About a year ago, Leunig’s Bistro co-owner Robert Fuller was passing through Alabama on his BMW motorcycle en route to Florida when he came on the town of Dothan. The self-described Peanut Capital of the World, Dothan is also famous for its dozen or so murals depicting notable local personages and scenes from town history.
As one of many highway travelers who would never have visited Dothan if not for its murals, Fuller became inspired to endow Burlington with a similar tourist attraction. He decided to seed an ambitious mural project on the Church Street Marketplace with a $10,000 donation.
“Robert Fuller is the visionary behind this whole thing,” says Québec artist Pierre Hardy, who is now nearing completion of the trompe l’oeil extravaganza that will transform the alleyway alongside Banana Republic leading to the Marketplace parking garage. Fuller invested in Hardy’s mural, titled “Everyone Loves a Parade!,” at a point when the project’s overseers were having trouble persuading sponsors to cover its $80,000 cost.
“It was really hard to present it to people without them seeing what it actually looked like,” says Church Street Marketplace director Ron Redmond. “It wasn’t until January, when you could see clearly what Pierre was doing, that people got it.” The fundraising goal has now been reached, Redmond reports.
Even in its current form — 4-by-8-foot panels leaning against the walls of an Essex garage — Hardy’s work has the visual power to persuade skeptics. And the work is likely to engage shoppers and strollers. Colorful and hyperrealistic, the mural unspools an eclectic cast of major and minor Vermont celebrities. There’s Robert Frost and bouffanted Hot Dog Lady Lois Bodoky; Ethan Allen and Snowflake Bentley; John Deere and John Dewey; Molly Stark, Veronica Lake and Wall Street tycoon Hetty Green; Maria von Trapp and Rudyard Kipling; John Flynn, C.P. Smith, George Perkins Marsh, Aleksandr Solzhenitsyn, Fred Tuttle, Jody Williams, Sen. Bernie Sanders, Trey Anastasio and at least a score more.
Hardy has also included a few famous figures not known to have ever visited Vermont. Abe Lincoln, for example, is shown waving from a window because, the artist explains, Vermont was the first state to abolish slavery. OK, but what about Elvis? What’s the King doing here? “It’s a parade!” Hardy responds. “Something like this has to be whimsical.”
The bearded, 50-year-old artist graciously hosts visitors to the makeshift studio where he and two Vermont assistants, Ethan Miller and Mary Vittum, are working to complete a project that began eight months ago. Hardy clearly takes pride in his creation, but he acknowledges an undercurrent of anxiety, as well.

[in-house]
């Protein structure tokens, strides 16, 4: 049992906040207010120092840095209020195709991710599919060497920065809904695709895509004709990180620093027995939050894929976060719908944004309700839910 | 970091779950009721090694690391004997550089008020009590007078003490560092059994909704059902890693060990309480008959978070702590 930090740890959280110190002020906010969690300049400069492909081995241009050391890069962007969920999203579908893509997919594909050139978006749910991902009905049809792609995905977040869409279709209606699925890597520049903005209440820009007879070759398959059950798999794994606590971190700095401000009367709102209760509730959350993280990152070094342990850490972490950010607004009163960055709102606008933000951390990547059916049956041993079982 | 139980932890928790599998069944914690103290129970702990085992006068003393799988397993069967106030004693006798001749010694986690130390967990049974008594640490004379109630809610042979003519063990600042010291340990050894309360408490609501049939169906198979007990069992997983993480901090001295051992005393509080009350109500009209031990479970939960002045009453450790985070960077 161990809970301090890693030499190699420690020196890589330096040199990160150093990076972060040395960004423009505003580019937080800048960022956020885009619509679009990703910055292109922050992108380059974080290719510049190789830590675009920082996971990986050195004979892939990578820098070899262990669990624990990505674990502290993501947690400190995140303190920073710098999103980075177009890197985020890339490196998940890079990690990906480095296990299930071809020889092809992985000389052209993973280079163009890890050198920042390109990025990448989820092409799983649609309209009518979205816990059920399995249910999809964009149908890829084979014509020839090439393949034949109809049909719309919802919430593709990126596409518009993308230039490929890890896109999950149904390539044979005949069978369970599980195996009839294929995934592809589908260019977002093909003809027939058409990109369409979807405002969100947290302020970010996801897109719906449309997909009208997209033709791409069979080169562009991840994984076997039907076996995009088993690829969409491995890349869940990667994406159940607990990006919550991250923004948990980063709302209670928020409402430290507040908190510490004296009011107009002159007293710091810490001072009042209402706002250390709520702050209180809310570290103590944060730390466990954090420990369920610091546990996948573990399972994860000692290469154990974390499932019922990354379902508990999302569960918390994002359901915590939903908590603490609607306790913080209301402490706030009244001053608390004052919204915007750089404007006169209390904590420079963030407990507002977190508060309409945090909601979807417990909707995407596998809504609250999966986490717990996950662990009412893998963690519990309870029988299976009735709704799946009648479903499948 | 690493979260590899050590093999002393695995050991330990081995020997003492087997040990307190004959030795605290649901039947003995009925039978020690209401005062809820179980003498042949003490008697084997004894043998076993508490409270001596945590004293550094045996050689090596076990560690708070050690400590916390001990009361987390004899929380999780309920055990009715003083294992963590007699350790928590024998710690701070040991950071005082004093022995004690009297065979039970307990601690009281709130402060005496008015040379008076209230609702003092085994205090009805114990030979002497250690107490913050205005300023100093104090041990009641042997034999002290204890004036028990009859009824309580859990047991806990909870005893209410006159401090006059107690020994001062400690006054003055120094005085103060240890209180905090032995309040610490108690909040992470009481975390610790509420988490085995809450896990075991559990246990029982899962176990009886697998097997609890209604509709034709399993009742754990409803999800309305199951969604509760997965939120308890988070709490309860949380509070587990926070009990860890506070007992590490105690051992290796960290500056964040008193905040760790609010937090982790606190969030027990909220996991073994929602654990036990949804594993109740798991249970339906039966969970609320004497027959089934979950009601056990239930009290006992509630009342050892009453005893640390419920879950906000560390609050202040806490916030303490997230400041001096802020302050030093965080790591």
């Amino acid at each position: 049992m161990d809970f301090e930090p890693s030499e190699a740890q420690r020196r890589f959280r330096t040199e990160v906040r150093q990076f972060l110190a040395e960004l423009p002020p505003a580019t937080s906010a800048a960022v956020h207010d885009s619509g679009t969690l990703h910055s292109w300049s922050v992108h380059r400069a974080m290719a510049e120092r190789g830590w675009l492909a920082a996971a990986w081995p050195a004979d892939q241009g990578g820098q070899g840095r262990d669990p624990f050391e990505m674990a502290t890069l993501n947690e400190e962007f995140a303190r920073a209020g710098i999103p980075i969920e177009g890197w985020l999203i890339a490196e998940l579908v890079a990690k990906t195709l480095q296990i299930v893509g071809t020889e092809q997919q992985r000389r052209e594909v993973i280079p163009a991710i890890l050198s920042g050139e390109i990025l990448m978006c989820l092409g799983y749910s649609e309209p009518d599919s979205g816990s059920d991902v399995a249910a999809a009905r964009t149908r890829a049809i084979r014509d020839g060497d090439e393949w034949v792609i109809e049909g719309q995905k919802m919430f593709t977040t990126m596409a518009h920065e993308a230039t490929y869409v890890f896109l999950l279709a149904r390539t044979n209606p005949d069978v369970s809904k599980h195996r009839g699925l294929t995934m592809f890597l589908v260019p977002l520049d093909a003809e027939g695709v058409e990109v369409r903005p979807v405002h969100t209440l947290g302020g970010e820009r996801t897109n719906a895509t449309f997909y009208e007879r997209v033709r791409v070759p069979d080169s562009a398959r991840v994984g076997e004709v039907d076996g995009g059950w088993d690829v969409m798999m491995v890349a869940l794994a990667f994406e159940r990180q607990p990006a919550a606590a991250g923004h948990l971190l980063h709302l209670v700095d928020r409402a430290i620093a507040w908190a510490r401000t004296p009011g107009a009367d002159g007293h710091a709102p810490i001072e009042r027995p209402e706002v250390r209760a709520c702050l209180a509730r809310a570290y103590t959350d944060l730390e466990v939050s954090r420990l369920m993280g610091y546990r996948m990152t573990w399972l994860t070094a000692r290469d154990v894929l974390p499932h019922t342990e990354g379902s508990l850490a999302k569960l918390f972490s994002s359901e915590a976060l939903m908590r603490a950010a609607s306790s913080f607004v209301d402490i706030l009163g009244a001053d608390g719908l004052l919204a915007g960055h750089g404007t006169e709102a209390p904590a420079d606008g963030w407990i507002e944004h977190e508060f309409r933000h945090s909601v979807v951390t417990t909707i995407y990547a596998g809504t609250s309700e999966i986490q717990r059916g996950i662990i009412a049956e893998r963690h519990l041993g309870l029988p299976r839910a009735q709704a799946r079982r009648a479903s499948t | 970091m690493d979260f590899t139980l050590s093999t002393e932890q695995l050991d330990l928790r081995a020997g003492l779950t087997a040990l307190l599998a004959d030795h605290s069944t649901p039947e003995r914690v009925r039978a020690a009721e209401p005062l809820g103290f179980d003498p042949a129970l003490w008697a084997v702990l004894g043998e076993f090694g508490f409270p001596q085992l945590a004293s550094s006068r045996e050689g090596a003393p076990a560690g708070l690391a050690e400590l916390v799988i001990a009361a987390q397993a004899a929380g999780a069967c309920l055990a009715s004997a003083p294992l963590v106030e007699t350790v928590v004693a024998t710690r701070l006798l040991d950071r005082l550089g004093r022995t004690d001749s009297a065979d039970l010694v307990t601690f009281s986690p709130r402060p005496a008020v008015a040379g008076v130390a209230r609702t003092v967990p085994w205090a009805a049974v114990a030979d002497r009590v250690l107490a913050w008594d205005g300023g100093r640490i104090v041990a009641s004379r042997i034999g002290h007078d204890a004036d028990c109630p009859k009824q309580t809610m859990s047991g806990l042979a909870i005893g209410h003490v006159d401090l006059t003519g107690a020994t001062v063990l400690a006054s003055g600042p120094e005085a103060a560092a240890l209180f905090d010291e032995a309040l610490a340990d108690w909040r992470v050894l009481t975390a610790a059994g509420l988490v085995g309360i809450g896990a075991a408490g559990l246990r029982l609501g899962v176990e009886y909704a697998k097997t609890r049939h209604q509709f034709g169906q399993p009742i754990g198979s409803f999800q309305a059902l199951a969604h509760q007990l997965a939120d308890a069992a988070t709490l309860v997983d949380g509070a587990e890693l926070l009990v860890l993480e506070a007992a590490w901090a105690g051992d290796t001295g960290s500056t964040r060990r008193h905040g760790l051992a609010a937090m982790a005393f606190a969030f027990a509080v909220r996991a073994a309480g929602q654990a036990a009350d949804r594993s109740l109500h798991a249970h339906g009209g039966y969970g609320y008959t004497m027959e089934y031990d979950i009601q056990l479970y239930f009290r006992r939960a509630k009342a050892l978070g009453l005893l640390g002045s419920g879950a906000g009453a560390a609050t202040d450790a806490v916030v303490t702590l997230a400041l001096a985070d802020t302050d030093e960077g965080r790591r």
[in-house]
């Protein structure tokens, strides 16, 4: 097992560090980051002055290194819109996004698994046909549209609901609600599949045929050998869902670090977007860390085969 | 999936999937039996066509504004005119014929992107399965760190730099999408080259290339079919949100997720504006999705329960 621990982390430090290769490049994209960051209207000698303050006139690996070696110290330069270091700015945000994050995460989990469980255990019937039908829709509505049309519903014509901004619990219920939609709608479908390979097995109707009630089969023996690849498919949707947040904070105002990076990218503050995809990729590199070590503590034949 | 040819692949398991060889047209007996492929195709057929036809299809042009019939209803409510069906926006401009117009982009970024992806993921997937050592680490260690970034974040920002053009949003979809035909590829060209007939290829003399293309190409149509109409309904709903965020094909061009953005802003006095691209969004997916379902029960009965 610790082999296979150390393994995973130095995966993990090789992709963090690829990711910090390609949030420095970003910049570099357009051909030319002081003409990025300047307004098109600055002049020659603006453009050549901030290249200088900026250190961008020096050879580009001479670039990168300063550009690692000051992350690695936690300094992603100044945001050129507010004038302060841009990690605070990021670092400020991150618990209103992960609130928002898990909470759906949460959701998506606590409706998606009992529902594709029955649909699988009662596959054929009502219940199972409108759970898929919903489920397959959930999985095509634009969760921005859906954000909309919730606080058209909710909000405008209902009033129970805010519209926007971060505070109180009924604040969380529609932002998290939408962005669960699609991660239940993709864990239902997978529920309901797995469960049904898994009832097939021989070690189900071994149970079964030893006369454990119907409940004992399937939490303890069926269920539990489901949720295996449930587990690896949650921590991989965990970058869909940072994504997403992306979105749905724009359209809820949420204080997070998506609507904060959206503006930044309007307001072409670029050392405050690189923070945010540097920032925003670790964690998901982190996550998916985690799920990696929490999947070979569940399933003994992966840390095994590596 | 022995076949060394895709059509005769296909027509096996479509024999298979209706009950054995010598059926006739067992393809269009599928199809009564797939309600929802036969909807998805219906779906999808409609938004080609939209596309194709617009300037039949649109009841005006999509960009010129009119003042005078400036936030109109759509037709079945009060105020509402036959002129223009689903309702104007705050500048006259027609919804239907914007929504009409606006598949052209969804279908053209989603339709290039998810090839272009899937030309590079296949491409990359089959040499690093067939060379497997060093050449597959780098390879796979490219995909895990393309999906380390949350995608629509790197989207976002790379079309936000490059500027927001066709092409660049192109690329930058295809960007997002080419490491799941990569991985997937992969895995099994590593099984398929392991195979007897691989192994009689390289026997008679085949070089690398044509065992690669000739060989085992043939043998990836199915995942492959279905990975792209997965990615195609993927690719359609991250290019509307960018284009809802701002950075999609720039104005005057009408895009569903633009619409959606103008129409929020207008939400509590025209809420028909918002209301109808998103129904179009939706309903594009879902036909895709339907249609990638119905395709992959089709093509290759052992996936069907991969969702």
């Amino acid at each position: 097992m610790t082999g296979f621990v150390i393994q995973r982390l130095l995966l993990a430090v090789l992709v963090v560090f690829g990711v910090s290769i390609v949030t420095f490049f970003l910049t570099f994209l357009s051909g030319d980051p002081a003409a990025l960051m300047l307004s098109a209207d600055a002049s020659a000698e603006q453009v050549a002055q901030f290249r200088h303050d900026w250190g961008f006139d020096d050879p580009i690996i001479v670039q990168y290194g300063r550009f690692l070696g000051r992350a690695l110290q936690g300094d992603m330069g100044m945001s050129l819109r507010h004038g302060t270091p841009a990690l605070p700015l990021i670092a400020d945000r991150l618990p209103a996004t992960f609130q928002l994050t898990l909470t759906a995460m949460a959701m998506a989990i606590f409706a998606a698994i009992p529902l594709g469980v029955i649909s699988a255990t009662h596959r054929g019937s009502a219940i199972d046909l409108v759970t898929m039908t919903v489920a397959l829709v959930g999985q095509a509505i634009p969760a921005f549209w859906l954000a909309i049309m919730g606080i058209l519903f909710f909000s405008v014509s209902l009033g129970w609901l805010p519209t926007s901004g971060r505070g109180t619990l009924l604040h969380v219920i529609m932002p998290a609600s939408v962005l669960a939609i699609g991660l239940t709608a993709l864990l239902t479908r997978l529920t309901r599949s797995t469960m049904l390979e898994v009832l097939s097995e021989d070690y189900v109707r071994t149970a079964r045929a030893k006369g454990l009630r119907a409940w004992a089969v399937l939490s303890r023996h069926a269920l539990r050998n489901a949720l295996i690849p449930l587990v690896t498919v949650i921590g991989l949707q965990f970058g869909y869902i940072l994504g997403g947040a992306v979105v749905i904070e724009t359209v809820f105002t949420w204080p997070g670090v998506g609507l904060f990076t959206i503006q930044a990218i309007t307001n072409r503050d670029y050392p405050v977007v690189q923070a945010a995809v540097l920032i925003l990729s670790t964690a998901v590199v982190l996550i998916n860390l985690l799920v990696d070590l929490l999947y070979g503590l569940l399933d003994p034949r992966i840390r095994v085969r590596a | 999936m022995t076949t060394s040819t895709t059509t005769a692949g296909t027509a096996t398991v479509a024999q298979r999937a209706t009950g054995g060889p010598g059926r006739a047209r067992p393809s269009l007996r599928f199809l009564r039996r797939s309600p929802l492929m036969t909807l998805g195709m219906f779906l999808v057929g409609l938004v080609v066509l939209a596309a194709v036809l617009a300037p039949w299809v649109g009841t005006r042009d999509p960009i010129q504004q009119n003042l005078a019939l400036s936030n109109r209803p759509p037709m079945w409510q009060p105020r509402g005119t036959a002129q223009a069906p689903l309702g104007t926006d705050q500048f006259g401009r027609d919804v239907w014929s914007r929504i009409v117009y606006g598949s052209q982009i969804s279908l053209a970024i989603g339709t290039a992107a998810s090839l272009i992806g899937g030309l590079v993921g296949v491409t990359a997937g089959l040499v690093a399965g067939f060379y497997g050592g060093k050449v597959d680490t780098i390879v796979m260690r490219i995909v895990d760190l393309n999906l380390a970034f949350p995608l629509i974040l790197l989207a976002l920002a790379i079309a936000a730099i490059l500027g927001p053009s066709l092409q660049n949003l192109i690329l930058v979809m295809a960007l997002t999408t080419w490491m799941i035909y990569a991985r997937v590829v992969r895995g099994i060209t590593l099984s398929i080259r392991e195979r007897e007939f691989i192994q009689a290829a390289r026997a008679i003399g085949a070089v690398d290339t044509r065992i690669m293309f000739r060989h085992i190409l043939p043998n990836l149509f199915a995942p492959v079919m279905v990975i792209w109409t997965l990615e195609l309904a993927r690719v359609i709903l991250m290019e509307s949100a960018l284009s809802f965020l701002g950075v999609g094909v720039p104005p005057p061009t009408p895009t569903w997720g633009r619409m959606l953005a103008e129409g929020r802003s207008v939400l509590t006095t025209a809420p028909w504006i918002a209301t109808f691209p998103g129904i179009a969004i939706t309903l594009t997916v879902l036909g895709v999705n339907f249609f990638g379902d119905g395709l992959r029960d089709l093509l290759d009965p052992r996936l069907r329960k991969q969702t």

“It’s been a very complex project,” Hardy says. “The emotions and reactions along the way have been very intense.”
That’s partly because he’s had to find ways to add several individual likenesses at the behest of the Church Street Marketplace. For $2500, a sponsor gets a “full body image presence” in the parade, while it costs $7500 to have a storefront and its logo included in the tableau. Due in large part to the constant updating, the dedication of the finished 124-foot-by-16-foot mural has been pushed back from May to some time in June … or maybe July.
“It’s like we’ve been building a plane at the same time we’ve been flying it,” Redmond comments.
In addition to continually revamping the mural, Hardy has had to cope with the dislocation of living in the Courtyard Marriott hotel on Battery Street since September. “It’s taken a lot of adapting,” he admits. But Hardy’s affable manner has also helped him make friends with several hotel employees, whom he has painted into the mural.
With all the commercial signs Hardy is obliged to incorporate, some critics might view “Everyone Loves a Parade!” more as a cheesy billboard than as a playful work of public art. The artist is confident, however, that the mural’s celebratory spirit will prevail over the presence of brand names.
Having created murals in the Dominican Republic and Lebanon, as well as several sites in Canada, Hardy has built a reputation over the past 28 years as a skillful painter who doesn’t compromise on essentials. His insistence on maintaining artistic control prevents him from taking on private residential commissions, he points out. “A homeowner would have to agree to all my conditions, and that’s not easy to do,” Hardy says.
A marketplace committee chose him for the Burlington mural project in a 2009 competition that drew entries from 15 artists in Canada, France and the United States. Part of the deal is that Hardy will engineer his work to endure for at least 20 years with only occasional touch-ups. The acrylics and high-tech exterior house paint he applies on industrial-grade plywood will be coated to guard against fading from sunlight and to allow easy removal of graffiti.
The unveiling will occur during the Marketplace’s 30th anniversary year. It’s time for the freshening up that Hardy’s work will provide, Fuller says, and notes that most U.S. downtowns that established pedestrian shopping streets during the past three decades have been unable to sustain those initiatives. “Church Street has been hugely successful, but you have to keep renewing it,” he declares.
Fuller has further ambitions for downtown Burlington that are about as large in scale as “Everyone Loves a Parade!” He sees Hardy’s mural as the first of half a dozen he hopes will be installed in the Queen City, eventually making it as well known for its wall paintings as is Dothan, Ala.
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